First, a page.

Tuesday, January 25, 2011

Hasen: "leave the question of who should be Chicago's mayor to the voters"

Mary L. Dudziak

Rick Hasen has a sensible reaction to the Illinois Appellate Court ruling knocking Rahm Emanuel off the ballot for Chicago Mayor.  Here's his bottom line:
Today's decision is wrong on many levels. Whether Emanuel's move to D.C. for a year should affect his mayoral chances is a question for the voters, not the courts, to decide. Emanuel's residency is no secret--it has been a defining campaign issue. If Chicago voters don't want to vote for Emanuel because they think he's a carpetbagger (even though this strains credulity given his longstanding Chicago ties), they can reject him at the ballot box. Now, in a nonpartisan election, they'll have to choose among a long list of candidates, none of whom has polled as strongly as Emanuel. Finally, should a politician really face a penalty like this for serving the president? Is it really true that no good deed goes unpunished?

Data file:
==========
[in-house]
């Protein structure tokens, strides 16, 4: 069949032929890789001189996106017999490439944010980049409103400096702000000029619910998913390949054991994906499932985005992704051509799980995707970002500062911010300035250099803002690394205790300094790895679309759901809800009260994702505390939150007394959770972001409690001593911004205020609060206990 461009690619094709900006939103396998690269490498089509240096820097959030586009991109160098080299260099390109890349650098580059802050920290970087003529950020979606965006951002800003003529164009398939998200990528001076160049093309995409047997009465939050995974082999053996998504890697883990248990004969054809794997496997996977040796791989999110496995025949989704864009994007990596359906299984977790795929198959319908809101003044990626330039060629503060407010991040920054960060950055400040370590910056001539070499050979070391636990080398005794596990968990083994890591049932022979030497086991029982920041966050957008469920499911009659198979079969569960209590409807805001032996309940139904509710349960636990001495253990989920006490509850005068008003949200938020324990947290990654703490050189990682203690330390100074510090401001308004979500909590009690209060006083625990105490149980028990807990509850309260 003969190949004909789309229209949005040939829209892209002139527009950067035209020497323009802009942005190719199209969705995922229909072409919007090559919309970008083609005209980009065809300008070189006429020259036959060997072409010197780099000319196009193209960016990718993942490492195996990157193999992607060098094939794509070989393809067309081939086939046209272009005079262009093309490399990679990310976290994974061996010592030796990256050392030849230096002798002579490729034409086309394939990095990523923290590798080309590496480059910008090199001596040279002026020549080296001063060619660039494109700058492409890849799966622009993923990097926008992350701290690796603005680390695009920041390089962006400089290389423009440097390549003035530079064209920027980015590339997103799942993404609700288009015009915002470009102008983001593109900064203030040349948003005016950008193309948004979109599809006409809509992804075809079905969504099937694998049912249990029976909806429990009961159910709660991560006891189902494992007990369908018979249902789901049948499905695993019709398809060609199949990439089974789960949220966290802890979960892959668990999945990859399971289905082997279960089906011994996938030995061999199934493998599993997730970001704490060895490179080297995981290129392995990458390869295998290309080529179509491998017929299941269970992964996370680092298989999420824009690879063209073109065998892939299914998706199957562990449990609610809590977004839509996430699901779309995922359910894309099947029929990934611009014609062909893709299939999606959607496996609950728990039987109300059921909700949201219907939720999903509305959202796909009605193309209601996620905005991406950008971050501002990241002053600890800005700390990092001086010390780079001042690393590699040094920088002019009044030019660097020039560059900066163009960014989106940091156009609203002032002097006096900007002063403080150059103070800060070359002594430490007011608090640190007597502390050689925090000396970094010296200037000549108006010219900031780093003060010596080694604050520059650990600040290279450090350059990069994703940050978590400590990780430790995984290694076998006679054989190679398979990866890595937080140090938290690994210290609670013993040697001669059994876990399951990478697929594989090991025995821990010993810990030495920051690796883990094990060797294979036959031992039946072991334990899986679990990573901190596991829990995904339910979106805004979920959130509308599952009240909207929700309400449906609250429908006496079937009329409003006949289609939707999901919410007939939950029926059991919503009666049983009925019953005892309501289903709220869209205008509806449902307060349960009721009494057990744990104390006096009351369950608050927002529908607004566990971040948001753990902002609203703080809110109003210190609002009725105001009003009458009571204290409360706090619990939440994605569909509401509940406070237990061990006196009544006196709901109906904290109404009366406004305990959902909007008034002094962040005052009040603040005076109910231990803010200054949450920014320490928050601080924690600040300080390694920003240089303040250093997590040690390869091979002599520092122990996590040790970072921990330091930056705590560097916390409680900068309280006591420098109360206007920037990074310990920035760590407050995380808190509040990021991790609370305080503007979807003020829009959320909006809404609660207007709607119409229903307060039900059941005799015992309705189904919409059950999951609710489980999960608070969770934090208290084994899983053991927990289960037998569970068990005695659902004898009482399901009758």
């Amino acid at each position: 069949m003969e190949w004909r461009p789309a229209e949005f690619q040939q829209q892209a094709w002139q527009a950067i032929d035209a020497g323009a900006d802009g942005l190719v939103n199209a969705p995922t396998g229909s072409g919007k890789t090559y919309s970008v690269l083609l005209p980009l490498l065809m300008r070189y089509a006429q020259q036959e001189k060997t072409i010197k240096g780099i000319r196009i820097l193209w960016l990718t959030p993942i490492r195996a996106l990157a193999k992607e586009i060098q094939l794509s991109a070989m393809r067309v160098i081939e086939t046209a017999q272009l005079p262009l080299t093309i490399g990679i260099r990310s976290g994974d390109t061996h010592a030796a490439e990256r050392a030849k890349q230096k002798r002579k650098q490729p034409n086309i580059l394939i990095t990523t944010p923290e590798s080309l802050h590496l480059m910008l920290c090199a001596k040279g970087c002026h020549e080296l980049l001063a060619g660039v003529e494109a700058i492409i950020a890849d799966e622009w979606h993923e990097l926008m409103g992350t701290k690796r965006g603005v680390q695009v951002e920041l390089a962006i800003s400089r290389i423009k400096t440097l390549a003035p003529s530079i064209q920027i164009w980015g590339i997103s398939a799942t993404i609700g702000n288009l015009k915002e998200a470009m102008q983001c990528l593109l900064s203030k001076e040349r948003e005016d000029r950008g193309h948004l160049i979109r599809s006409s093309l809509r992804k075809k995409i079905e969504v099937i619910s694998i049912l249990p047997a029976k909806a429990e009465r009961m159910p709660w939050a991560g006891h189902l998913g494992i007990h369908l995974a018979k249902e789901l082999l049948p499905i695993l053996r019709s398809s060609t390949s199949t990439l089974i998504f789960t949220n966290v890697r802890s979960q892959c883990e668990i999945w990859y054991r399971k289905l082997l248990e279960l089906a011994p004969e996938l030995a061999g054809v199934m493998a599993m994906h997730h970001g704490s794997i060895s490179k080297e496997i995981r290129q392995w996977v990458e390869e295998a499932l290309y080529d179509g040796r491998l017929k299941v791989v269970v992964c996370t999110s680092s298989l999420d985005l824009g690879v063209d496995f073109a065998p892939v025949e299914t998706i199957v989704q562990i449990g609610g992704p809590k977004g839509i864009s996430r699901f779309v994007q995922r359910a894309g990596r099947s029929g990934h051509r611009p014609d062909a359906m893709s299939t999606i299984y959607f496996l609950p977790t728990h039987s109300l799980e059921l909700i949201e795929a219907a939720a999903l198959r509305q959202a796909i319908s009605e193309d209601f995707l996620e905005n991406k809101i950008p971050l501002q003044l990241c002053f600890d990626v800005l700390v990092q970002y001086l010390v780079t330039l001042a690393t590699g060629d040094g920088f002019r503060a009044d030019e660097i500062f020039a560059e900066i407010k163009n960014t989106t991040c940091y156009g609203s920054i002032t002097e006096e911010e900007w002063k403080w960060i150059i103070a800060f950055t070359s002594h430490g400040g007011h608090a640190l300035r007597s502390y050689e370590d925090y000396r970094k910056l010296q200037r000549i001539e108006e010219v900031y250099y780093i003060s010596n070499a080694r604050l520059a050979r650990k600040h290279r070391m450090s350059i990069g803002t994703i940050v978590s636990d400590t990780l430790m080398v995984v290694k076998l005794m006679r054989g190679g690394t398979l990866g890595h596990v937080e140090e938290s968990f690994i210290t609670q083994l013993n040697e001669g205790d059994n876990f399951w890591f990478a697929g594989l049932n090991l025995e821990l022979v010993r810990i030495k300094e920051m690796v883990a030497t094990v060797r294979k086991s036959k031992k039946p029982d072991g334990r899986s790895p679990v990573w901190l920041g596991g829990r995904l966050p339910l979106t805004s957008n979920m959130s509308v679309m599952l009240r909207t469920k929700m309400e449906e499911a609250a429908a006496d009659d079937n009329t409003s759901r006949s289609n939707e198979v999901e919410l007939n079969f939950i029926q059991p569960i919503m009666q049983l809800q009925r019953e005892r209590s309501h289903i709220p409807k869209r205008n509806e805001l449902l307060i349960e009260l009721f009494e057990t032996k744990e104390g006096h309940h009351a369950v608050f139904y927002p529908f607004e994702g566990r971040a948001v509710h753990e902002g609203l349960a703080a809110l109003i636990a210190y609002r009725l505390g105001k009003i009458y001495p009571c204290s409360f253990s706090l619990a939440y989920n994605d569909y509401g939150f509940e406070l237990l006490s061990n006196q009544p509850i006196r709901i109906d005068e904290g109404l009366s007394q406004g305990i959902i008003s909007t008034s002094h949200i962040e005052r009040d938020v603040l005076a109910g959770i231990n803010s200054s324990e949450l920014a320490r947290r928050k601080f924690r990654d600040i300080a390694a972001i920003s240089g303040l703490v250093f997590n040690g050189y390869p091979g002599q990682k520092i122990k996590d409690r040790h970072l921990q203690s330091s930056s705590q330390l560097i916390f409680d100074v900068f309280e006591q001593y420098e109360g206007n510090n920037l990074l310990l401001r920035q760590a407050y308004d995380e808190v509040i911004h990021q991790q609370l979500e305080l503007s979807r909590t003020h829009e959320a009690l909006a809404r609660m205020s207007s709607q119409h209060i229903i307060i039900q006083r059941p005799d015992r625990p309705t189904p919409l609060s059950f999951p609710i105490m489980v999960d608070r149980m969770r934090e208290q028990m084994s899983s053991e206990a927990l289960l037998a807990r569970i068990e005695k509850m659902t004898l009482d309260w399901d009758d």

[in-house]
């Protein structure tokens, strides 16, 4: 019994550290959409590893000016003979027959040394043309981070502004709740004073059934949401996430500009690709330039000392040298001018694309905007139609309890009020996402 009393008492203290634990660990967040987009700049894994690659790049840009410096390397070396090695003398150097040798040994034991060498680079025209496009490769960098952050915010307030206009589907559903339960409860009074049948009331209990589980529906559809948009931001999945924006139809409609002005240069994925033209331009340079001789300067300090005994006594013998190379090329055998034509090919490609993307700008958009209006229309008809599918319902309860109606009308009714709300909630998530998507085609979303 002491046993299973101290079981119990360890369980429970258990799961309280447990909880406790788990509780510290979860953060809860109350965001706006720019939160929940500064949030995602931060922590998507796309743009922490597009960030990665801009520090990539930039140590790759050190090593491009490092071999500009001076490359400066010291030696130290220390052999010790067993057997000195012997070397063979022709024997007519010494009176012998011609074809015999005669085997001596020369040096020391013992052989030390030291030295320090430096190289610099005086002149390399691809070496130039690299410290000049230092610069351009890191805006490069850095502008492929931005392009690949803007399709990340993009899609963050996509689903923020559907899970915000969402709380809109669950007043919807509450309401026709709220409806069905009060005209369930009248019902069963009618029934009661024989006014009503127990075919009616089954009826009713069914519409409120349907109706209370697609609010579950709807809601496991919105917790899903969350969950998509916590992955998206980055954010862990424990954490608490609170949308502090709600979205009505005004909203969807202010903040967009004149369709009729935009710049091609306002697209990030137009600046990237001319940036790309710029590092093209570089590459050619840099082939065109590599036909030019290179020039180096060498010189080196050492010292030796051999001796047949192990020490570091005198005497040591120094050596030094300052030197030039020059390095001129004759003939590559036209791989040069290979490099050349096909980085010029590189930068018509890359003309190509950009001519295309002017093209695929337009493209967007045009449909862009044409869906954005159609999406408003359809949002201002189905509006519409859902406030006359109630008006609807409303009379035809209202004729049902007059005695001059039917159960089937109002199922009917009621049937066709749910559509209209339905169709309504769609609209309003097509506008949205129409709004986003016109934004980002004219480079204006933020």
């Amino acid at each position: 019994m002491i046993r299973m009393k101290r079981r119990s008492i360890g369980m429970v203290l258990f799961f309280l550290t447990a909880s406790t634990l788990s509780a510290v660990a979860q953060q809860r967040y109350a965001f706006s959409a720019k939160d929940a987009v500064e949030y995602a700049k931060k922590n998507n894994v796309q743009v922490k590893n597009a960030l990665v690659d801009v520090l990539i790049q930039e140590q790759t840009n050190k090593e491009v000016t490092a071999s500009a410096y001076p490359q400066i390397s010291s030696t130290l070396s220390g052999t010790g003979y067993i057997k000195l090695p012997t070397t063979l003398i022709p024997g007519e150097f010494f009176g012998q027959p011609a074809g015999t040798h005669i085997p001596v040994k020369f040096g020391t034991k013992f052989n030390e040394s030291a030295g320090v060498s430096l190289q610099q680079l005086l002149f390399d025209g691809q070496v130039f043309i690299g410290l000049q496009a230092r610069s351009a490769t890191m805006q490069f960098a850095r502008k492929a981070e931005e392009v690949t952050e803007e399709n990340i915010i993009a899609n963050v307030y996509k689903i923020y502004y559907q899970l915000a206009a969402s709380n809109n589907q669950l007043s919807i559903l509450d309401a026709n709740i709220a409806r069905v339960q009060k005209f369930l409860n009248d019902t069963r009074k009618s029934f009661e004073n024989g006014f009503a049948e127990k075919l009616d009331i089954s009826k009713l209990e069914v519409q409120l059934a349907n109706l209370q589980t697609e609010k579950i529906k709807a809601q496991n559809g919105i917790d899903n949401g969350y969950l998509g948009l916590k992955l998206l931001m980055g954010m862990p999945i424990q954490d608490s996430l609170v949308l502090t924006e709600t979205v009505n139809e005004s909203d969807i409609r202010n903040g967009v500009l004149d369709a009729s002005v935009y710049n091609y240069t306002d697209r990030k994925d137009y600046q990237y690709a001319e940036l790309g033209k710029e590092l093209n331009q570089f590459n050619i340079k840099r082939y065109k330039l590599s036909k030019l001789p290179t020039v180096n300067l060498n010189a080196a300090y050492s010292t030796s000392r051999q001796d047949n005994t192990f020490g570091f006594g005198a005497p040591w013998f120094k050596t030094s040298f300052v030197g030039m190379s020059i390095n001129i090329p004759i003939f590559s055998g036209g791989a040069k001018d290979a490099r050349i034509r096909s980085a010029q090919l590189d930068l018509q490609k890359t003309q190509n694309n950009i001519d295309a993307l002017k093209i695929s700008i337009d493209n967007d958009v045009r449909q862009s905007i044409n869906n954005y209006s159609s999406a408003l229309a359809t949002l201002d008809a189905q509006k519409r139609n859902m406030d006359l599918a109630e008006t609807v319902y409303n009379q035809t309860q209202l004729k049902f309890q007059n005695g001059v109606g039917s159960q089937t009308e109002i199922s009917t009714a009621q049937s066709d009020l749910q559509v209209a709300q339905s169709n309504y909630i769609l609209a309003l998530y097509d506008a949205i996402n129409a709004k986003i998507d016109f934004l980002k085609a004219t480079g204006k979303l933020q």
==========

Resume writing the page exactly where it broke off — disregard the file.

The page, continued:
The appellate court's overly technical reading of Illinois law risks denying Chicago voters their first-choice candidate for mayor. For no good reason, the court has thrust itself into the political thicket. If there's time, the Illinois Supreme Court should get the judiciary out of the fray and leave the question of who should be Chicago's mayor to the voters. 

The rest is on Slate.  Hasen's Election Law blog is the best place to follow breaking news on election snafus.

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